I’m not saying that these commercial media providers are bad guys per se. I’m saying that they are professional narrative creators. That’s their business. They are paid handsomely to be the Hand of the King. Except it’s not a king, of course. It’s a Nudging Oligarchy and a Nudging State.
The path to changing the world … the path to unmasking the Potemkin Villages projected by commercial media providers in service to the Nudging Oligarchy and the Nudging State … has two initial milestones.
Step One – create an independent media platform with enough wattage and enough listeners tuned to your frequency so that you can get your message into every government, every bank, every asset manager, and every financial services firm of significance on the planet.
Welcome to the Epsilon Theory pack.
Step Two – broadcast a novel, authentic map of self-sovereign discovery for investors and citizens alike. Give people the tools to see for themselves the invisible threads of markets and elections. Because you’re smart enough to make up your own damn mind.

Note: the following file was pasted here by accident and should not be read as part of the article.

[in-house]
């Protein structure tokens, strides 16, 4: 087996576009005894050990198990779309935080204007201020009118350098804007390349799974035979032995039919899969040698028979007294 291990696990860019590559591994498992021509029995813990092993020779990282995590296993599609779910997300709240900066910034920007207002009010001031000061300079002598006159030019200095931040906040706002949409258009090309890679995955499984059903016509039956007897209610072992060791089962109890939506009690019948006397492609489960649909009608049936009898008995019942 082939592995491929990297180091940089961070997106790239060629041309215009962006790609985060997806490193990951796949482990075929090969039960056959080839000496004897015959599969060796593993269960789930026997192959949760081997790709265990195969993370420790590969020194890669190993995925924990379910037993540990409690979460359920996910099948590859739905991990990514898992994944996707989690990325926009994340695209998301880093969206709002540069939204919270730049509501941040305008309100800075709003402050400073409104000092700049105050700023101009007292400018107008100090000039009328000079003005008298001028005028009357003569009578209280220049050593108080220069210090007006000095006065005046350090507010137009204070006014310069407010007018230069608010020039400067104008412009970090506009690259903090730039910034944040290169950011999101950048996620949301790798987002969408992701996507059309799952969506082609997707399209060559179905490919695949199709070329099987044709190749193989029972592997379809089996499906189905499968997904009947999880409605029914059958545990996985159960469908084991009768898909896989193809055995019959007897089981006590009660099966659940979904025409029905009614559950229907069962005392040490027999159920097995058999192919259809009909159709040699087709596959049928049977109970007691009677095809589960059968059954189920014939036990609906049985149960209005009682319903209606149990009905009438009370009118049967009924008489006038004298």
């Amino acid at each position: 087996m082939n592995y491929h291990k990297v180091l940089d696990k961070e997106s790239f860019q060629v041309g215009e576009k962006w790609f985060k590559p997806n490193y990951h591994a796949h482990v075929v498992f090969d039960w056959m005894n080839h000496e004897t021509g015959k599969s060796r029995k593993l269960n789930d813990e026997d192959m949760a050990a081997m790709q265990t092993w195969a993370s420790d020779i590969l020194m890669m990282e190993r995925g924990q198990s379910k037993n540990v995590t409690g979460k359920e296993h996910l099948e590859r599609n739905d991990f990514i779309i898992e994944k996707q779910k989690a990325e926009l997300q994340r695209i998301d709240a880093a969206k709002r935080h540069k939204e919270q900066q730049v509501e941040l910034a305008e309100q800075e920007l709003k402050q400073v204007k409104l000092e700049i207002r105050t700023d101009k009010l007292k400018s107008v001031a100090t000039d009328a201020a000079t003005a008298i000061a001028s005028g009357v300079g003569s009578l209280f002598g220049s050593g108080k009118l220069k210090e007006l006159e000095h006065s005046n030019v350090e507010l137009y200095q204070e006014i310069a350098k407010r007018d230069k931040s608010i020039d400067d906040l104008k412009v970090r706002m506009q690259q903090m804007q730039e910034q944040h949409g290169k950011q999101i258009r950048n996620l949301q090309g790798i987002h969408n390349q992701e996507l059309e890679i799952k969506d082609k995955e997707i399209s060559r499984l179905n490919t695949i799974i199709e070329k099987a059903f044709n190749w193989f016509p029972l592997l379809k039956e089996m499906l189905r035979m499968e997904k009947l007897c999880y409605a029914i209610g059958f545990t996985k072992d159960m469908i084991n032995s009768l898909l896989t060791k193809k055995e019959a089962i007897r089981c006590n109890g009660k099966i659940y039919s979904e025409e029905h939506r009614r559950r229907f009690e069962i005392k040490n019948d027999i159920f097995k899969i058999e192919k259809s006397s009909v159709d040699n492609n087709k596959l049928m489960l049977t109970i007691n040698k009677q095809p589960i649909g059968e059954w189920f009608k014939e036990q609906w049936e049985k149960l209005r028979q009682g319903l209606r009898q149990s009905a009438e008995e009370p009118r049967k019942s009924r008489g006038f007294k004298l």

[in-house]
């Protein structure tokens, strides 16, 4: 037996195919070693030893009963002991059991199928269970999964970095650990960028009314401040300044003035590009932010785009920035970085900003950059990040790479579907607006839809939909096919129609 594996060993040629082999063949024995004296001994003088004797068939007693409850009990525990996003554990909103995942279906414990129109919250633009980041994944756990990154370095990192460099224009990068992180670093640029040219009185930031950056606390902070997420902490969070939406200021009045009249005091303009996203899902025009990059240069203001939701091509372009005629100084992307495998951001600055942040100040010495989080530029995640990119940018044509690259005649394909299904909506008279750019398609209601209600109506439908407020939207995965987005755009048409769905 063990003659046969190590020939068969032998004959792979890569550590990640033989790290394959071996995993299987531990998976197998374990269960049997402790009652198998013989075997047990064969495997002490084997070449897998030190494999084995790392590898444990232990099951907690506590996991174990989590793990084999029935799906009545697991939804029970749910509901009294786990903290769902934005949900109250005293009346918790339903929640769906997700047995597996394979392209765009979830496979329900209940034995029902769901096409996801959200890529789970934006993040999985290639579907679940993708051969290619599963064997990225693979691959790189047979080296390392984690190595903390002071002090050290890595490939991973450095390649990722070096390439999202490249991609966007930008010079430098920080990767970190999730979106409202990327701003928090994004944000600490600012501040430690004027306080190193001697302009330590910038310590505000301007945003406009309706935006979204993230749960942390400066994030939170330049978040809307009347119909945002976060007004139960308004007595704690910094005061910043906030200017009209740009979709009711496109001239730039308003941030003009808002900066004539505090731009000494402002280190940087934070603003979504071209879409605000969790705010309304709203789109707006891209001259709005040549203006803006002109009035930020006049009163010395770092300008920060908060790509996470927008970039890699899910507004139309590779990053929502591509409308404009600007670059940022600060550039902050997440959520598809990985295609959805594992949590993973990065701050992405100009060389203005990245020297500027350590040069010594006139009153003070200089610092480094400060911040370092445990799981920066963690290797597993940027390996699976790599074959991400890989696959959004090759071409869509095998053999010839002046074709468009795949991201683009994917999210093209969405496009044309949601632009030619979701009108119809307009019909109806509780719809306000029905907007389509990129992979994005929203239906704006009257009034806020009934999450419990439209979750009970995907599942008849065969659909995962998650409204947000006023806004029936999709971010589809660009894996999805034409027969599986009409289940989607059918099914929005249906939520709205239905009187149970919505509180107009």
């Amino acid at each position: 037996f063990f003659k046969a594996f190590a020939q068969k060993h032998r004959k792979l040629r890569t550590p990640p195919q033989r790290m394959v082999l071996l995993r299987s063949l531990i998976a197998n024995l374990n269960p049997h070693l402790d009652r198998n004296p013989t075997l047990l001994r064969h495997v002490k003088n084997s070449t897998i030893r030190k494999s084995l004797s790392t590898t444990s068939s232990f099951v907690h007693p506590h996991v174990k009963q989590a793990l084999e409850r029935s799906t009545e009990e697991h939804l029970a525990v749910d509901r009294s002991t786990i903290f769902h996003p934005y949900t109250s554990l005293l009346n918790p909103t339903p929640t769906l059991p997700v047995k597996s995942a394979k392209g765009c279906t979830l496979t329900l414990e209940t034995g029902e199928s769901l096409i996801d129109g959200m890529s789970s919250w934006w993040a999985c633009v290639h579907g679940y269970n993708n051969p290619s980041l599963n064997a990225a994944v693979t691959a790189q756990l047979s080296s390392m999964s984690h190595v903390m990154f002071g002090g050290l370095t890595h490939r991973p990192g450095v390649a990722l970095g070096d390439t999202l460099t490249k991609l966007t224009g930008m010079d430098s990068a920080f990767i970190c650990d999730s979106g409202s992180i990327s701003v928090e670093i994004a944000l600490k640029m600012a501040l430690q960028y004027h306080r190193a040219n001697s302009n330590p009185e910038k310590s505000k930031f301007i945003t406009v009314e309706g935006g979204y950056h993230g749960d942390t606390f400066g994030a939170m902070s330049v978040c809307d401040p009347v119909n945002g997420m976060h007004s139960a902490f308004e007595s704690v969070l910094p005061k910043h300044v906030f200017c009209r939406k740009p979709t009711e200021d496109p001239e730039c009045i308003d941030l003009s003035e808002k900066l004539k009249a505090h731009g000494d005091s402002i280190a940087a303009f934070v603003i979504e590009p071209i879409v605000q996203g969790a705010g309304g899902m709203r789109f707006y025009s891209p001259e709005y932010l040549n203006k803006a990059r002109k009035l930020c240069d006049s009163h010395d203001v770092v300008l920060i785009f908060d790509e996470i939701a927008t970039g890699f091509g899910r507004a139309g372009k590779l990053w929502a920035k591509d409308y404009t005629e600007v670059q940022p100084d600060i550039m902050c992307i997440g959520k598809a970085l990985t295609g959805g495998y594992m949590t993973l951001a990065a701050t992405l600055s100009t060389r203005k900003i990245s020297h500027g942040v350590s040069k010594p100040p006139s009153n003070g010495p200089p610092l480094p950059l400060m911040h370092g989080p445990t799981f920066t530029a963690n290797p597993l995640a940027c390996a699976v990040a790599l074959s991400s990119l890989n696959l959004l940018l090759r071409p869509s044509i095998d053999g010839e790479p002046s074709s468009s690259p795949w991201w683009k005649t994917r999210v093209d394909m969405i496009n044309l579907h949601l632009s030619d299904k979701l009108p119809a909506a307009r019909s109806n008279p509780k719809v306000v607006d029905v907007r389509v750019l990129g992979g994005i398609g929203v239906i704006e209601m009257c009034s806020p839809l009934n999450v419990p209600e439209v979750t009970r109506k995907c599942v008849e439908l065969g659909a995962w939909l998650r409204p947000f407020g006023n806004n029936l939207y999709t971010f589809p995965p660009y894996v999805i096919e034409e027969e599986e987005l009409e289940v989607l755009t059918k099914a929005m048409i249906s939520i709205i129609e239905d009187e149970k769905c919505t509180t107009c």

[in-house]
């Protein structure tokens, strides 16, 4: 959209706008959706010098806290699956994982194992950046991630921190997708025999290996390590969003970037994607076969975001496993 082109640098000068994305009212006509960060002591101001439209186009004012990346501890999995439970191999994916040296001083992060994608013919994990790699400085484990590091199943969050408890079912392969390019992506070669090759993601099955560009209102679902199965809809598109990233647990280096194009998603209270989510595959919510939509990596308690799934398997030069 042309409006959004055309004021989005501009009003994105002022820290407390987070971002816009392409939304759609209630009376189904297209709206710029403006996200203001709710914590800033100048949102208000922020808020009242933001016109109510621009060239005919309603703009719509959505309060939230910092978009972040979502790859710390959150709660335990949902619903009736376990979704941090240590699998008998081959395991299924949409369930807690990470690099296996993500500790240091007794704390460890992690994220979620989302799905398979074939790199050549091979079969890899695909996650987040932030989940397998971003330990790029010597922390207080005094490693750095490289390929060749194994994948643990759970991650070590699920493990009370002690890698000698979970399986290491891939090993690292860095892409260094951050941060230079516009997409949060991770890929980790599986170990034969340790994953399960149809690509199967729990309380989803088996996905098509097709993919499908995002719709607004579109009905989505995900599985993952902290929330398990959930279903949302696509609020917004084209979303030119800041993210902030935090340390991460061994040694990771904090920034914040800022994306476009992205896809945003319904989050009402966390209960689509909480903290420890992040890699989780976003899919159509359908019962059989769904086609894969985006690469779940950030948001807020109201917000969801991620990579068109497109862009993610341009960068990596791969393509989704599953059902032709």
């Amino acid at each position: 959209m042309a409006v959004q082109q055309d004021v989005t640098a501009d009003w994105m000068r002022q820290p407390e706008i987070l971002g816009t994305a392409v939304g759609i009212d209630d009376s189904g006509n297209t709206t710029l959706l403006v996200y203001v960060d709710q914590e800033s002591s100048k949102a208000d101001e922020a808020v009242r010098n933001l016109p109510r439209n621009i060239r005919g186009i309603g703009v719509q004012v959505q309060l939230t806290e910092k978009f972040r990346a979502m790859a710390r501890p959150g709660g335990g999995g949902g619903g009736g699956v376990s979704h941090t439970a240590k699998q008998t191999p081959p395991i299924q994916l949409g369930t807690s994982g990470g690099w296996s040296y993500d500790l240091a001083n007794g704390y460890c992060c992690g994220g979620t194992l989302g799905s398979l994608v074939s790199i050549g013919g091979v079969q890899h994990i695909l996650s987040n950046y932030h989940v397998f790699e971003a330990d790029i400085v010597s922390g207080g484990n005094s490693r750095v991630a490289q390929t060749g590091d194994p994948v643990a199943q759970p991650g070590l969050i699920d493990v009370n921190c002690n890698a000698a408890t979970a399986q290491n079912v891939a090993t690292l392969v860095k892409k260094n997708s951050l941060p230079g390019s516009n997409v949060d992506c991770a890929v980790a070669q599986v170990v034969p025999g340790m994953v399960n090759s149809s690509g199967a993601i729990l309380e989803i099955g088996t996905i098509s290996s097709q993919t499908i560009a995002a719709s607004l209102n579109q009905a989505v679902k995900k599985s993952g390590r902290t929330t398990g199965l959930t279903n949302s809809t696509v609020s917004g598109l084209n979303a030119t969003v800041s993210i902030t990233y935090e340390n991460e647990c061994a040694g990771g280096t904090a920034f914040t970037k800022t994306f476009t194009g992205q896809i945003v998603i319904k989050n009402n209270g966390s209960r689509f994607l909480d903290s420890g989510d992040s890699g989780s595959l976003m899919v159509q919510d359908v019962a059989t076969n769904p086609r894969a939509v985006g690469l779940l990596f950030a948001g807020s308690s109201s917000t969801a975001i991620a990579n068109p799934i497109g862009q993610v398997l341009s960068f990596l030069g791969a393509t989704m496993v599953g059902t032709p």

You are here.
So here’s the map.
The missionary is the atomic scale of our social lives as investors and as citizens. The missionary shakes his or her finger at you and tells you how to THINK about the world. The missionary presents an opinion of proper social behavior as news or fact, what we call Fiat News. The missionary is the act. The missionary is the driver of the Common Knowledge Game.
We write a lot about missionaries in Epsilon Theory.
The narrative is the human scale of our social lives as investors and as citizens. The narrative is an invisible organism, as alive as you or I, with a memetic lifecycle determined by the interaction of missionaries, media platforms, and the crowd watching the crowd. We are both biologically hardwired and socially trained to respond to narratives.